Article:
Luke O'Neill: Could motion sickness scupper VR and driverless cars?

Here's some of the best ways to prevent motion sickness - Luke O'Neill.
Michael Staines
Michael Staines

14.36 27 Jul 2023

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Luke O'Neill: Could motion sic...

Luke O'Neill: Could motion sickness scupper VR and driverless cars?

Michael Staines
Michael Staines

14.36 27 Jul 2023

Share this article

Virtual reality and driverless cars may not be the future – because too many people get motion sickness using them.

On The Pat Kenny Show this morning, Trinity Professor Luke O’Neill said recent studies have found that large portions of the population get motion sickness on virtual reality (VR).

Women are twice as likely to get motion sickness in VR than men – with eight-in-ten women feeling unwell using the technology.


“It was always known by the way that motion sickness is more common in women anyway,” said Prof O’Neill.

“In other words, you won’t be selling billion dollars’ worth of these headsets unless you can crack this motion sickness thing.”

He said there are similar problems with driverless cars.

“They've shown as well, if you're in a driverless car, you're at much higher risk of motion sickness,” he said.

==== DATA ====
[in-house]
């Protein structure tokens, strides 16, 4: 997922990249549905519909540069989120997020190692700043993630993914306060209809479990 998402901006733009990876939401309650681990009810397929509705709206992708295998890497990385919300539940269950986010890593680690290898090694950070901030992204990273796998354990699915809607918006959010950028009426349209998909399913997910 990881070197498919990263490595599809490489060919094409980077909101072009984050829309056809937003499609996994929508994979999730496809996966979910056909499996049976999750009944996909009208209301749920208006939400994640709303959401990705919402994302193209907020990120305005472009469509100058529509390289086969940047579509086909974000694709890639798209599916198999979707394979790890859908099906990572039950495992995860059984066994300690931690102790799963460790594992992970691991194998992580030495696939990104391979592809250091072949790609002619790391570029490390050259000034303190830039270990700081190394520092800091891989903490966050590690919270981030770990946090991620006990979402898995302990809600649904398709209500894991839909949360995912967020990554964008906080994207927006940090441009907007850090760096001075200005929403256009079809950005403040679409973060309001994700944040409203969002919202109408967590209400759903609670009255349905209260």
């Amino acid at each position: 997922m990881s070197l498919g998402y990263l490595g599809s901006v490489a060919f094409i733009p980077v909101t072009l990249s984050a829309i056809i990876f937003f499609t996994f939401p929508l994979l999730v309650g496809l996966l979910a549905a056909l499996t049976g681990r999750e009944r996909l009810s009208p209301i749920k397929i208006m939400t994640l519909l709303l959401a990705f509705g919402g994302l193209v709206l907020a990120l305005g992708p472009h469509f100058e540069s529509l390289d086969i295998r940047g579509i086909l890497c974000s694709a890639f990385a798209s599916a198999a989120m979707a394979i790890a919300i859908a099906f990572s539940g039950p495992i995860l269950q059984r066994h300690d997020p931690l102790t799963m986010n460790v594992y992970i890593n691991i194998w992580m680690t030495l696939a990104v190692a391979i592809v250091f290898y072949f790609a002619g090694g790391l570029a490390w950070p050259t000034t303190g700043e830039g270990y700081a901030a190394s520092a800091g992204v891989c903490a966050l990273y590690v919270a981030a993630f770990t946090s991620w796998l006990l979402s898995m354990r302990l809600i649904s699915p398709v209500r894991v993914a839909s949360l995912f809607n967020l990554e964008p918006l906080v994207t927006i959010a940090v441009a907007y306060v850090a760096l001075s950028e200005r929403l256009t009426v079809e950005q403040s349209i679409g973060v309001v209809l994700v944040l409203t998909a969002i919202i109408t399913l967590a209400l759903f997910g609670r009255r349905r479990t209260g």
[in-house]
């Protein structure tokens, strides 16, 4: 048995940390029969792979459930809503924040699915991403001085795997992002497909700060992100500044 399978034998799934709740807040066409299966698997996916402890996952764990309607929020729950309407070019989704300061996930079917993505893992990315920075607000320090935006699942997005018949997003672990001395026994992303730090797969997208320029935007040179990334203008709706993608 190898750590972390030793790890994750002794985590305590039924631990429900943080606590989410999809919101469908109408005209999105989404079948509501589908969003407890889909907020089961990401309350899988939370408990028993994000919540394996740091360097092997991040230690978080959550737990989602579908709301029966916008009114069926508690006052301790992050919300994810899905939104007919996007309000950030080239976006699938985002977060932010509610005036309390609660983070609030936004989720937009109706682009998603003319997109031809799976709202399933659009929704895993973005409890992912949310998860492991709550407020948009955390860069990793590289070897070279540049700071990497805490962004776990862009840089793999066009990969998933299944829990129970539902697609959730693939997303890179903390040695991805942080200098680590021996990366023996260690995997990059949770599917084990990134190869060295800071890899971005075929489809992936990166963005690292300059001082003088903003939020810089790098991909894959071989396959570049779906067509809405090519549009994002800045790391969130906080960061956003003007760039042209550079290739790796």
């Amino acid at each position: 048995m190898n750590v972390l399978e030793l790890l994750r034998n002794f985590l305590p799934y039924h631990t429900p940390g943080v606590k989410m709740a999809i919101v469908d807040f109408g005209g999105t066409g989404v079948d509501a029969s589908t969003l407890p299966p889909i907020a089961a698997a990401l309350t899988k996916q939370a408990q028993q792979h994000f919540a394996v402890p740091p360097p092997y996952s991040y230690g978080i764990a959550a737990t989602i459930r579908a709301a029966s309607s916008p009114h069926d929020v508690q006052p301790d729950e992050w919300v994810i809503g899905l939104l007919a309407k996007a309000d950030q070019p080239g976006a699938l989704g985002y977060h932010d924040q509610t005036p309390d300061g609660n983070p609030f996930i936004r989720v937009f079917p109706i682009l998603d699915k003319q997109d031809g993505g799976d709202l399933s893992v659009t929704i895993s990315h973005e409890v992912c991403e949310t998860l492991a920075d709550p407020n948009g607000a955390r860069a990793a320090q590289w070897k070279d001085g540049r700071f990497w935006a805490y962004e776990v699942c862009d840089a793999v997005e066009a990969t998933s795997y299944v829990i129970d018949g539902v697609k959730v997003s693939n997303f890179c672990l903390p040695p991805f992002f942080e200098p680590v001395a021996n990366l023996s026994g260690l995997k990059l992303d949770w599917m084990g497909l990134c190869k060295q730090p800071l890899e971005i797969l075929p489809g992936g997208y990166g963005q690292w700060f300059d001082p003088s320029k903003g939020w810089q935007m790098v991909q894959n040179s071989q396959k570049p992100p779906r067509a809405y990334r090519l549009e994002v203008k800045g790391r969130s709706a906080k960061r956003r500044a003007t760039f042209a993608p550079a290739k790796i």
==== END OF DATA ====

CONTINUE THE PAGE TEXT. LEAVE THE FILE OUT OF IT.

“So obviously if that is a feature, they’ve got to find out what is going on and maybe better ways to treat it.”

Motion sickness

Prof O'Neill said science can explain why some people never feel sick driving or in the front seat – but struggle as soon as they sit in the back.

“If you’re driving, you are concentrating and you are anticipating and your brain likes to be prepared for things and that seems to have an effect,” he said.

“In the front again, your might have your eye on the horizon and as we know, if you lock on to the horizon with your eyes, that seems to limit the chance of you being sick.”

Sensory conflict theory

He said reading or using your phone in a car is a sure way towards motion sickness for many people.

“The basis for it, probably, is a disconnect between your eyes and your ears,” he said. “Your ears are sensing balance – you know, your inner ear, your vestibular canal. That will sense your posture and where you are.

“If your eyes are saying you aren’t really moving - if you are in the car, looking at the floor say - yet your ears know you are moving, that disconnect seems to register with the brain and then you begin to feel nauseous.

“So, if you are on your phone or reading that is really bad because your eyes are telling you one thing and your ears are telling you another.”

How to prevent motion sickness

Prof O’Neill said there are a range of tried and trusted measures to tackle motion sickness.

  • Dehydration makes it worse – Stay hydrated
  • Don’t eat too much - Rich foods are going to make you much sicker
  • Avoid caffeine
  • Avoid alcohol – Drinking can make it worse because your balance is affected
  • Sit in the front
  • Keep your eye on the horizon.
  • No reading
  • No scrolling on your phone
  • Medications – Antihistamines are proven to help
  • Breathing – Controlled breathing is 50% as effective as meds.

You can listen back here:

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Driverless Cars Luke O'Neill The Pat Kenny Show Trinity Virtual Reality

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